Estimated read time: 4-5 minutes
This archived news story is available only for your personal, non-commercial use. Information in the story may be outdated or superseded by additional information. Reading or replaying the story in its archived form does not constitute a republication of the story.
SALT LAKE CITY — Salt Lake City is about to get 65 more units to help house some of the most vulnerable among the homeless.
Leaders broke ground Monday on The Magnolia, a permanent supportive housing facility to serve up to 65 single men and women with on-site services to help them transition out of shelter and into housing.
“This has been a community effort, a Herculean effort on many fronts,” said Preston Cochrane, executive director of Shelter the Homeless, the owner of the facility and Utah’s newest homeless facilities finished just last month.
After more than three years of work and with help from Salt Lake City, a variety of funding sources and loans, the nearly $17 million facility at 165 S. 300 East will help people transitioning out of homelessness as part of a larger, mixed-income, 248-unit housing development called the Violin School Commons that will also redevelop the former Salt Lake City public safety building at 315 E. 200 South.
“We will soon have 65 units available for those most in need,” said Salt Lake City Mayor Jackie Biskupski. “What is truly special is that these units, these spaces of opportunity, will not be on the margins of our city, but right here in the heart of our city, amongst a mixed income development, demonstrating that Salt Lake City is truly a place for everyone.”
Monday’s groundbreaking marked a “bittersweet moment,” said the outgoing mayor, whose term is ending after she chose not to seek reelection. It was the last time she would participate in a groundbreaking for affordable housing as mayor.
“For the past four years, Salt Lake City housing experts have worked tirelessly to address the affordable housing crisis that we are facing, never losing sight of the idea that every unit we bring online represents a life that will forever be changed,” Biskupski said, crediting her staff with helping build over 2,500 affordable housing units during her administration.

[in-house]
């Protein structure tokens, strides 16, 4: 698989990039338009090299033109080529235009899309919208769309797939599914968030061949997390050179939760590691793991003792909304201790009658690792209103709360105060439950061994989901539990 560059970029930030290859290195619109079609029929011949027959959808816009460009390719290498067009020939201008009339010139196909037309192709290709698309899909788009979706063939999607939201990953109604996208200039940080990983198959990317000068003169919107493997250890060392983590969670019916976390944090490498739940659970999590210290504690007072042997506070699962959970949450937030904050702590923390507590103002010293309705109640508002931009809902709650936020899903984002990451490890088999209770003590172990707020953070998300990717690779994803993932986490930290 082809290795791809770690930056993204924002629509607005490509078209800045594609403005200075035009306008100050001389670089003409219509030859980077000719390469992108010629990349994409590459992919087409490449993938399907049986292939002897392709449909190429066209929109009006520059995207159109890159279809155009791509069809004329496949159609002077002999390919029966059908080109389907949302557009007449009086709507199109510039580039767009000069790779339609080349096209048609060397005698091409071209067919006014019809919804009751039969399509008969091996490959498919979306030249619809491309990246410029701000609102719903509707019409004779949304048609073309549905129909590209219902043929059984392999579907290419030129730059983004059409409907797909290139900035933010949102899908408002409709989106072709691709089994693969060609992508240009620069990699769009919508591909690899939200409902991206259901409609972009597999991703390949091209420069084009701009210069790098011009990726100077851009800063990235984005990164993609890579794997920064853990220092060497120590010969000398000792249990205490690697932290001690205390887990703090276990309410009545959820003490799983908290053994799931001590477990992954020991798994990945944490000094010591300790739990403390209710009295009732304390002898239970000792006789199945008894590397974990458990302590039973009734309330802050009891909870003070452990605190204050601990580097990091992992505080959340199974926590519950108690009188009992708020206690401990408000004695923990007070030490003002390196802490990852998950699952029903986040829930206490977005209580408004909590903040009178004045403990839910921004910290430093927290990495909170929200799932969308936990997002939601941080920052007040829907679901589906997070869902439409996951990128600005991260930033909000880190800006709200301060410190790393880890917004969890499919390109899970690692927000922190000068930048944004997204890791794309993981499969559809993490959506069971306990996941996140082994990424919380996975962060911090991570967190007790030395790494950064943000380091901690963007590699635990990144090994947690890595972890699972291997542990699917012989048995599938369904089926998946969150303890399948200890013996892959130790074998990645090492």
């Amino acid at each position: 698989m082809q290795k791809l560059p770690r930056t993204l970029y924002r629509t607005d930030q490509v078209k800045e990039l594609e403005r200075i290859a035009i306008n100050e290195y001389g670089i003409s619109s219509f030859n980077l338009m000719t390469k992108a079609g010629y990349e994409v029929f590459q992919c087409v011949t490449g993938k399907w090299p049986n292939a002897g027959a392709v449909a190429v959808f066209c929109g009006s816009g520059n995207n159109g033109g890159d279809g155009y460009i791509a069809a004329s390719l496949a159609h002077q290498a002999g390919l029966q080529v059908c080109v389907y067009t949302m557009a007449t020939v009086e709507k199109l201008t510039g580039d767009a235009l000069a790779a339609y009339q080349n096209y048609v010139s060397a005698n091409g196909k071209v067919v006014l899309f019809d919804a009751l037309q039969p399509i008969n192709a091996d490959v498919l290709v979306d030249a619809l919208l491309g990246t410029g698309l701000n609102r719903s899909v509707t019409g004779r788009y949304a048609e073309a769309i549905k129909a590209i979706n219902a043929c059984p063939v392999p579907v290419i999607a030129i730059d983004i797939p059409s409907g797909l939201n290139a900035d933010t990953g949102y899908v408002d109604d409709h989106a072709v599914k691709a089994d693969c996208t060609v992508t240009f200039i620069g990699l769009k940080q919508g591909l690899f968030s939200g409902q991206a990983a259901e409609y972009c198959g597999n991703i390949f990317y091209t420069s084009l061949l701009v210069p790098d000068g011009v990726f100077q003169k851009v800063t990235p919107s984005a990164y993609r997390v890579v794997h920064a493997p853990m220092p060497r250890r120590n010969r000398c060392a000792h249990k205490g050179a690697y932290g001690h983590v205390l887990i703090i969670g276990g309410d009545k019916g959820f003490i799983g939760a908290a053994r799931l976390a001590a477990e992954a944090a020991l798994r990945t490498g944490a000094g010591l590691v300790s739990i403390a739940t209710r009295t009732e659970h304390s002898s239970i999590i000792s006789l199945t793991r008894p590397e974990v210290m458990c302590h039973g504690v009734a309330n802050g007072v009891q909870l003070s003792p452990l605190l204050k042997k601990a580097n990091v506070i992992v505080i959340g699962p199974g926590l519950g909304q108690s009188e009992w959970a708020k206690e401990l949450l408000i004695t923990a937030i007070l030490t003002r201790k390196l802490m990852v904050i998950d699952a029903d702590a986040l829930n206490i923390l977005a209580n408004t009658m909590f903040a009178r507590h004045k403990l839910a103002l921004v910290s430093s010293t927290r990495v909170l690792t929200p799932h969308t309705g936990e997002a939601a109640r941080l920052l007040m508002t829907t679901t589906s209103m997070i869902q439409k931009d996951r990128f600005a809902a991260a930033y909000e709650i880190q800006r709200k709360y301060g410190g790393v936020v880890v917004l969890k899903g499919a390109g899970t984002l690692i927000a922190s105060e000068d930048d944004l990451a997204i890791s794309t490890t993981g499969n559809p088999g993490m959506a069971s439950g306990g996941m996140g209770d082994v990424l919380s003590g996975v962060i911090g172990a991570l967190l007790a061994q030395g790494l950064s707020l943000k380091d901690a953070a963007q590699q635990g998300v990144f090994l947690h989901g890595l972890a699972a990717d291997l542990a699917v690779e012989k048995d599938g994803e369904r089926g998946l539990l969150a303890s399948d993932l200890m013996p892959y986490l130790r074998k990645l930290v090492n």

The Magnolia — developed by Cowboy Partners, owned by Shelter the Homeless and operated by the Road Home — will be the Road Home’s newest addition to its housing program, which currently includes 201 units at Palmer Court, 32 units at the Wendell Apartments, and hundreds of other stand-alone supportive housing units and single-family dwellings throughout Salt Lake County.
After years of planning, today at 11 we will break ground on The Magnolia. The Magnolia will be 65-units of permanent supportive housing for those exiting homelessness & is a critical part of the redevelopment of the old Public Safety Building project on 300 east. pic.twitter.com/ecKToREfOB— Mayor Jackie Biskupski (@jackiebiskupski) December 30, 2019
The Magnolia was made possible through a variety of deals and funding sources, including a $1.5 million Salt Lake City Housing Trust Fund loan, a $12-a-year land lease from Salt Lake City, over $10.5 million in tax credit equity, $2 million from the Olene Walker Housing Loan Fund, and $1.3 million from Zions Bank in short-term financing.
Michelle Flynn, interim executive director of the Road Home, said projects like Palmer Court and The Magnolia sometimes face challenges and “seem like they’re going to die over and over again,” but she credited its success to “tremendous dedicated commitment from an incredible team” who know how permanent supportive housing can impact lives.
“What we know is that we need The Magnolia, and we need an even greater array of types of deeply affordable and supportive housing in order to see the success that we have to have in our newly launched homeless services system,” Flynn said.
The “overarching vision” of the new system and the new homeless resource centers is to ensure homelessness is “rare, brief and nonrecurring,” Flynn said, calling for continued commitment from state, local and federal leaders to invest in “all kinds of supportive housing,” including types that haven’t even been thought of yet.
“The Magnolia will help our community achieve these goals by providing refuge and relief to the men and women who have experienced long and chronic homelessness,” Flynn said. “Individuals who have been through incredible trauma in their lives, who are living with a disabling condition and are seeking housing with support they can access on-site.”
As leaders celebrated Monday’s groundbreaking, they were bundled against the frigid and snowy weather.
“How fitting that the reason for our temporary discomfort is to celebrate the creation of a project that will provide shelter for people who have lived their lives experiencing the constant and oppressive discomfort of being outside of community, discomfort from perhaps living on the streets, in doorways or parks, or living in a car with no heat,” said Claudia O’Grady, vice president of multifamily finance at Utah Housing Corp.
“Today,” she said, “we get to begin a new story for some of our homeless friends.”